In the previous section we discussed about the concept of forces. If you have not reviewed or do not know about the concept of force, you can click here. In this section we'll talk about the concept of work.

It is best to start with the definition of the work. In physics,

$$W=F\times d$$

If the force is applied in some angle then the formula for the work done is as follows,

$$W=Fcos\theta\times d$$

If our given system is a gas, the the work done is defined as,

$$W=p\times \Delta V$$

where, $p:$ pressure of the gas

$\Delta V:$ change in the volume

Next what if we perform an experiment where the force is not constant but varies for a given displacement to be covered(between $d_{1}$ and $d_{2}$). If we then want to find the total work done for this continuous graph as shown below we simply calculate the area under the curve.

$$W=\int_{d_{1}}^{d_{2}}F dx$$

Here's an easy to understand video tutorial on work.

$Ex.$ A man pushed a car for $10m$ on a straight road with an average force of $300N$ at an angle of $30^{o}$. Calculate the work done by the man.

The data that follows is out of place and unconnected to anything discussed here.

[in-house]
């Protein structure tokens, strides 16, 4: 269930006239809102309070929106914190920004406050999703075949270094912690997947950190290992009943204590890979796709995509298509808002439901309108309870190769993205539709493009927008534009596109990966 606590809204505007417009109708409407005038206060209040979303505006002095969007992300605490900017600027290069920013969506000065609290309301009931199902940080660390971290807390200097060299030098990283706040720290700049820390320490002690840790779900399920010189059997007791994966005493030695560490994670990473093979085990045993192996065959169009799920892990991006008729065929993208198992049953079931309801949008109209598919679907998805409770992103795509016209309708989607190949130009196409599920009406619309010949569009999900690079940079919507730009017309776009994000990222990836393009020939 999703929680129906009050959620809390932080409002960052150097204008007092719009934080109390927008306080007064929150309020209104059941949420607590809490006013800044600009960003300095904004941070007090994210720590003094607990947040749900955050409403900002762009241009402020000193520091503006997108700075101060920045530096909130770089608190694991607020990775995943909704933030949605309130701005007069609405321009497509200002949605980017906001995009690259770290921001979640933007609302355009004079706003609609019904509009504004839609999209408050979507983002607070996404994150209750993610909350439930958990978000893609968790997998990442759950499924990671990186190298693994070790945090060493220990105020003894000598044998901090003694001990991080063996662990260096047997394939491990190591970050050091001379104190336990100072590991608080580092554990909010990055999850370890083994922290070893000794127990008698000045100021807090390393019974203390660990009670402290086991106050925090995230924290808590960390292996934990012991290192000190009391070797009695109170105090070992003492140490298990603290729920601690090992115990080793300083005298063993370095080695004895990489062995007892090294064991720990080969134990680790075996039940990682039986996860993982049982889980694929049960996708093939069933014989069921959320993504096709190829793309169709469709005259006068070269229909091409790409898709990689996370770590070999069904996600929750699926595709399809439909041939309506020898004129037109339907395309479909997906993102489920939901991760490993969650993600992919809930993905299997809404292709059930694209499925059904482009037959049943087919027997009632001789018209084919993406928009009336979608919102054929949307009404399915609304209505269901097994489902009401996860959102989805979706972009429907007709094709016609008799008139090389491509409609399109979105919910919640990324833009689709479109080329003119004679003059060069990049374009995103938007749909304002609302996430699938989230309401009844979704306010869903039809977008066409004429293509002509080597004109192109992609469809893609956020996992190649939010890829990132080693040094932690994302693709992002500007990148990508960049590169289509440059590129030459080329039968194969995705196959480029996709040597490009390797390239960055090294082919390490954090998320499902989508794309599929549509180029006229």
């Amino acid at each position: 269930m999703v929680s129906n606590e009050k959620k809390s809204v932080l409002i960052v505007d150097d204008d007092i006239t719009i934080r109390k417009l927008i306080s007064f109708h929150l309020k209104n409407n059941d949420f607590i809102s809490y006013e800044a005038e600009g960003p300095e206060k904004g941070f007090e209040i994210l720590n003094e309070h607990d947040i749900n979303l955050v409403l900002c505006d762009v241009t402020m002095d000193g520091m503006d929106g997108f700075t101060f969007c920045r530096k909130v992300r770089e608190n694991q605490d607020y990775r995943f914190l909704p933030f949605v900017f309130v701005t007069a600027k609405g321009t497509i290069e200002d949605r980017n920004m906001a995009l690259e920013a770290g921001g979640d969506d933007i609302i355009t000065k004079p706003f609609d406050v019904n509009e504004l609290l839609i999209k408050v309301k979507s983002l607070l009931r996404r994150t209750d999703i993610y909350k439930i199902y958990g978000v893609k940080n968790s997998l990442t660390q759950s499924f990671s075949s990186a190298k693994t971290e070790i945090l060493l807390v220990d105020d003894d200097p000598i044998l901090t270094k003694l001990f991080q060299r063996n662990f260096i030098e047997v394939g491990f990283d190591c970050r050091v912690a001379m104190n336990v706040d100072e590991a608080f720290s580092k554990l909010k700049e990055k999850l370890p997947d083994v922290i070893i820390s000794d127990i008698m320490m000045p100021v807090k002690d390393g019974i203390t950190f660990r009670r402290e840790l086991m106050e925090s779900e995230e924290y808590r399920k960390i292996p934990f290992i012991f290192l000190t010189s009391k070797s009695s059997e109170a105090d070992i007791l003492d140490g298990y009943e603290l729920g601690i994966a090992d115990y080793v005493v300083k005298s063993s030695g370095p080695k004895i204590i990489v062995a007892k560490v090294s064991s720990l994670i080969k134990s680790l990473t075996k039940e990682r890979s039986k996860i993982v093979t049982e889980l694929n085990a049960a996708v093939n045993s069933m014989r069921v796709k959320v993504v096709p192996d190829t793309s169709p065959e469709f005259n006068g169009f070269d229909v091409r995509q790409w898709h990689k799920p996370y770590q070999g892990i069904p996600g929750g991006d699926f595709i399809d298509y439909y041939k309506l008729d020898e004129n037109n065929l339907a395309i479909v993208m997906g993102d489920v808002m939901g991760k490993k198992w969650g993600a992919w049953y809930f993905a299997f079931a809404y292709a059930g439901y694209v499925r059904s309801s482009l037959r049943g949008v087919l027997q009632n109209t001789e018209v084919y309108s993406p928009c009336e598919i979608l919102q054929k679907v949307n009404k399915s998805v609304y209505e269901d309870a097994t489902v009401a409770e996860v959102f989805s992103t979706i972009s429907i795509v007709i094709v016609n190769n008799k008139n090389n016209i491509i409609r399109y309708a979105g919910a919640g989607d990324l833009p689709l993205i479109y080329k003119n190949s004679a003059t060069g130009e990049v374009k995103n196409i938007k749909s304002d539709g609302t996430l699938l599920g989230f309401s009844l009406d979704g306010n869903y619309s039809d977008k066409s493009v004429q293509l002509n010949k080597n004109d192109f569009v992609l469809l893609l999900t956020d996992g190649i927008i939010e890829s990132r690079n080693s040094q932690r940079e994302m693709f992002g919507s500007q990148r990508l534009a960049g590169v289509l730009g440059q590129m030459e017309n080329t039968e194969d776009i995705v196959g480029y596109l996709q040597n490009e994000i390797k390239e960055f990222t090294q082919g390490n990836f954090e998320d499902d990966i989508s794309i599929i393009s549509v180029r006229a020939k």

$sol^{n}=2598.076Joules$

It is best to start with the definition of the work. In physics,

*"When a force moves an object in the direction of the force, work is said to be done."*Works is a scalar quantity. It's unit is denoted by**joule**. Mathematically, it can be written as follows.$$W=F\times d$$

If the force is applied in some angle then the formula for the work done is as follows,

$$W=Fcos\theta\times d$$

If our given system is a gas, the the work done is defined as,

$$W=p\times \Delta V$$

where, $p:$ pressure of the gas

$\Delta V:$ change in the volume

www.schoolphysics.co.uk |

$$W=\int_{d_{1}}^{d_{2}}F dx$$

Here's an easy to understand video tutorial on work.

$Ex.$ A man pushed a car for $10m$ on a straight road with an average force of $300N$ at an angle of $30^{o}$. Calculate the work done by the man.

$sol^{n}=2598.076Joules$

## No comments:

Post a Comment